When any new babies arrive (especially TWO new babies), a lot of things change. The world is suddenly filled with diaper changes, crying, feedings, laundry, baby swings, diaper changes, boppy pillows, bottles, pacifiers, exhausted parents, swadling blankets, more diaper changes. But all of that is worth it because when new babies arrive they bring other things, too. Sleepy smiles, delicate fingers and toes, cuddles and love, excitement. And, perhaps most importantly, newborns bring a fresh supply of joy and possibility.

I walk for Jocelyn & Aaliyah.
I am filled with hope for their futures.

Where have you been?

Well, I don't know that very many of you have noticed, but I haven't posted since late March. What the heck?!?! I was really planning to post at least once a week but I have failed miserably. It's not that I have a lack of material. I certainly have a long list of reasons why I walk - and many stories to share. I guess, as usual, what I'm running short on is time!

Since that last post, I've finished up the two pre-requisite courses I was taking for my Masters in OT program. We've hosted the Twin Cities 3-Day Preview Expo. I've started a new weekly volunteer position at Special Children's Center in Hudson, Wisconsin. I worked at a week-long summer camp for kids with sensory integration issues. And lots more, including training and (of course) fundraising for the 3-Day for the Cure.

Now that life has quieted down a little bit, I'm hoping to get back to blogging a little more regularly. It's hard to believe that three weeks from today, my mom and I will be celebrating the end of the Cleveland 3-Day for the Cure - where we will be driving one of the sweep vans. And six weeks from today will be done walking the Twin Cities 3-Day for the Cure. I have so much to look forward to!

Friday, March 26, 2010

The youngest survivor I know...

As you might guess, in my work as a Field Coordinator for the Susan G. Komen 3-Day for the Cure, I am lucky to meet so many amazing women and men who are breast cancer survivors. Many of them are the women you would expect. Women in their 50s and 60s - or even older. But some of them are the people you might least expect.

Many of my co-workers are young suvivors. One of them was diagnosed with Stage IV breast cancer when she was only 21 years old. Her story is shocking, heart-wrenching, inspiring and filled with hope.

Bridget faces breast cancer with more courage, grace, elegance, determination, and frankly more guts than anyone I have ever met. I am so thankful to know her. There is a link to her full blog on the right hand side of my page. I really encourage you to read it... but for now, here is Bridget's story in her own words.

Five years ago I was diagnosed with breast cancer. I was 21 years old and had graduated from college just one week before. I had no family history of the disease. Because of my young age and low hereditary risk, no one took the growing lump in my left breast seriously. I was not sent for a mammogram for six months after initially finding my lump.

By the time I was diagnosed on June 3, 2005, the cancer had left my breast and taken over my body. I had a 3 centimeter tumor in my liver. My doctors gave me a 16% chance of celebrating my 30th birthday.

At the time, I refused to believe those statistics, but I realize now what those doctors meant. For a year I went through chemo and lost my hair, I had surgery and radiation that left me forever scarred. I did what the doctor's told me and I did so expecting to beat the disease and give those doctors a big middle finger on my 30th birthday. But the past five years have changed me.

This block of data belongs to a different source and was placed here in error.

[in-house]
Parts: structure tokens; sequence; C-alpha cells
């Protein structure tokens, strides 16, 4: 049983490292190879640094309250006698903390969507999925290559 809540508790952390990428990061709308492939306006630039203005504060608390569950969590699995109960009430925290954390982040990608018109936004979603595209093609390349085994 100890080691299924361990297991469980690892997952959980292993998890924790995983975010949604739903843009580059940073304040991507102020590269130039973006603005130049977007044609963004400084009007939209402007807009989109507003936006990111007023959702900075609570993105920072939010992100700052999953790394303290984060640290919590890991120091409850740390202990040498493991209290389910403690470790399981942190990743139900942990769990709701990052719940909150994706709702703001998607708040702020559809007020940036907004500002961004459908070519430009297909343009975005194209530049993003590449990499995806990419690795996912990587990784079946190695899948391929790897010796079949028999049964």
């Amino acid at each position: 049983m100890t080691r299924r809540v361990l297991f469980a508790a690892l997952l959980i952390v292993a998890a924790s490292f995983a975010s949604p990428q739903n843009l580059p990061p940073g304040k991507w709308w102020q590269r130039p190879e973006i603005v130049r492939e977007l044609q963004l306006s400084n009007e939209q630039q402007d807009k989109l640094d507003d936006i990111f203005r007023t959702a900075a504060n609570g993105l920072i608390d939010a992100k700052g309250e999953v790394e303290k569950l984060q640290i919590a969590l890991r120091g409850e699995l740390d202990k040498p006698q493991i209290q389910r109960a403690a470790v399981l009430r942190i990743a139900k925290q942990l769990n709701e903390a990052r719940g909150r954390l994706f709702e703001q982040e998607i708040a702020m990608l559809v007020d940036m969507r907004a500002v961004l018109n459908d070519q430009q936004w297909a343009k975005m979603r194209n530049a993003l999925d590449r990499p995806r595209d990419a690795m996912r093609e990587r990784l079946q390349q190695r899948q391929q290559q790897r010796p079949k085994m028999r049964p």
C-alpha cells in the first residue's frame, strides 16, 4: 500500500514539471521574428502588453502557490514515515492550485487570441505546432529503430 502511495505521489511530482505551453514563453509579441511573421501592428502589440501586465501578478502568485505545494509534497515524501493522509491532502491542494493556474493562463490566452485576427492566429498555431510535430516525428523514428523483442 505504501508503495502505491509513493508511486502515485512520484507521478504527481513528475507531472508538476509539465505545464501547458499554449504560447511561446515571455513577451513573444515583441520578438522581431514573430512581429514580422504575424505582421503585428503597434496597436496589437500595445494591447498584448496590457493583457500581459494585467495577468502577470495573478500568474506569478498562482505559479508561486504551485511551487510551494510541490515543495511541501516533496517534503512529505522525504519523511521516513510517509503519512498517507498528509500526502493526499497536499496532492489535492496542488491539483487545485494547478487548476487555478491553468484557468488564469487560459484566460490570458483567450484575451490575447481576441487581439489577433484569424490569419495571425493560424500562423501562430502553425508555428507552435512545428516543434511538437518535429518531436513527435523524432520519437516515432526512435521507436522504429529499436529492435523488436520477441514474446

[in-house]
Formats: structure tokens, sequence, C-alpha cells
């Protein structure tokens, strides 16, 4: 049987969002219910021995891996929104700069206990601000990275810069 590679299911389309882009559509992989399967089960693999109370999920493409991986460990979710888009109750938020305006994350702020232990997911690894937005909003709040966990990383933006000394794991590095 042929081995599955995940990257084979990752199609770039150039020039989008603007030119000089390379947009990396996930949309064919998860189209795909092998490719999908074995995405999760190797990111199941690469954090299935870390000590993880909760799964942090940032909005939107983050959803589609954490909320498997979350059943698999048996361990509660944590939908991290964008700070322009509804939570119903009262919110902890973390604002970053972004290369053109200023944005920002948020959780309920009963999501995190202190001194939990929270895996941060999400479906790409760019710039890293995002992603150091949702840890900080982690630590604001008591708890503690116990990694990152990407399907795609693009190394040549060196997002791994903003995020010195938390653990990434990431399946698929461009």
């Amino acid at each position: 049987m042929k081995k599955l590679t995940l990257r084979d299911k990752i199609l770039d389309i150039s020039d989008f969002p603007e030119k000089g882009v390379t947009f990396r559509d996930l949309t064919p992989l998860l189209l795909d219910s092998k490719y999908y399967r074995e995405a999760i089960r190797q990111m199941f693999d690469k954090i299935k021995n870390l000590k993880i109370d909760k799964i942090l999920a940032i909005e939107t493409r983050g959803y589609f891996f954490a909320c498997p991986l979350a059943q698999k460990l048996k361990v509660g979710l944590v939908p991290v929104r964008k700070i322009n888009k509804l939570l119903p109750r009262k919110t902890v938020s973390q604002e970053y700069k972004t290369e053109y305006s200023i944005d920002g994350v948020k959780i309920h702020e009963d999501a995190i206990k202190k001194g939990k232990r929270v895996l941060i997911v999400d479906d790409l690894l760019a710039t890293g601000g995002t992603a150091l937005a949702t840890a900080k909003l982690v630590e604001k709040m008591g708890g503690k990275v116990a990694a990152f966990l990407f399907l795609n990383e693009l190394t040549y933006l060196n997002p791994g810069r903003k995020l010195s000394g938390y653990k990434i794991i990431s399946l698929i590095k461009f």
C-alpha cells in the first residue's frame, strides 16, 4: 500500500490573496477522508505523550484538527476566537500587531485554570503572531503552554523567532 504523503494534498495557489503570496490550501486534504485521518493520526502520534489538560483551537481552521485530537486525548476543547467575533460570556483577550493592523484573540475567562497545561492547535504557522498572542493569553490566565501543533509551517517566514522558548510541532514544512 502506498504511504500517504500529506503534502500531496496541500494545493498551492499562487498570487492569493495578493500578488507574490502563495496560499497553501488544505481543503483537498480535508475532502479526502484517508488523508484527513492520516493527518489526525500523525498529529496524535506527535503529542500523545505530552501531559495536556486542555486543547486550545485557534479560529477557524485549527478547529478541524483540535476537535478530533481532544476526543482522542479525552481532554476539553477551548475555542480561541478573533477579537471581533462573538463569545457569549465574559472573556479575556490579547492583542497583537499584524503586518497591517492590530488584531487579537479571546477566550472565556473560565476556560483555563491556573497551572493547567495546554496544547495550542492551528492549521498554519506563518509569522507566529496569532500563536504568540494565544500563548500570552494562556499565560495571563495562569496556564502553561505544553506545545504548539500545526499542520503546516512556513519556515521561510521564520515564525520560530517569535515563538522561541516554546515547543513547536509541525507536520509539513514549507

Since 2005, I have had 4 recurrences. The drugs and the surgeries will work for a time, and then one day the world of love and normalcy that I work so hard to create crashes around me. I get scared, my whole family gets scared, and I have to again face more tests, more needles, more surgery and scars.

Last year, just two weeks after I got engaged to the man who has stood behind me through everything, I was told my cancer had returned. I can not forget this cancer, even when the fairy tale says I should get a break. I had to schedule wedding dress fittings around surgery appointments. I planned my wedding from the chemo chair and I finished therapy just three weeks before walking down the aisle.

Then again the fairy tale refused to go as expected. After returning from my honeymoon and hoping for a few years of quiet wedded bliss, I was diagnosed again in October with another recurrence. I have spent the last few months having surgery and enrolling in clinical trials. The doctors have told me that even after extensive surgery and therapy, they expect the cancer to return. We just don't know when.

That is what it means to live in a world without a cure. The doctors do the best they can, and then we all hope and pray and wait and watch.

My husband and I are done with hoping and praying. We are taking action. I feel like I am just barely one step ahead of this cancer. I need to stay one step ahead.

From October 8-10th, 2010 Alex and I will be walking 60 miles to end breast cancer forever in the Komen Washington, DC 3-Day for the Cure. I can not tell you how much it will mean to cross the finish line in our Nation's Capital with Alex by my side.

I am taking this fight into my own hands. I may not be able to save my life, but I may be able to find a cure before one of my best friends develops this horrible disease.

I walk for my friend and co-worker, Bridget Spence!

Thursday, March 11, 2010

From her perspective

In yesterday's post, I shared my story of my mom's diagnosis of breast cancer. But now, I'd like to share that same story but in her own words.

Last year, my mom and I were on the sweep team crew for the Seattle 3-Day for the Cure. It was hard and fun and beyond memorable. She was honored to be a part of the Survivors Circle during the Opening and Closing Ceremonies of the event. A few weeks before we went to Seattle, my mom sent the following email to our fellow sweep team members. It was the first time I had ever heard her perspective of her diagnosis.

My Story:

I am a survivor.

Four simple words…yet, four words that say so much.

I had just turned 41, at a time when routine mammograms were not done until age 45. I thought there was no history of breast cancer in my family. I thought the hardness deep in my breast was just dense muscle. I thought breast cancer happened to other people, not me. I was wrong. A handful of days after my birthday I went in for a quick check to get my prescriptions renewed. When the doc said, “Is there anything else I can help you with?” I paused and thought, “It’s time. Just say the words.” So I did.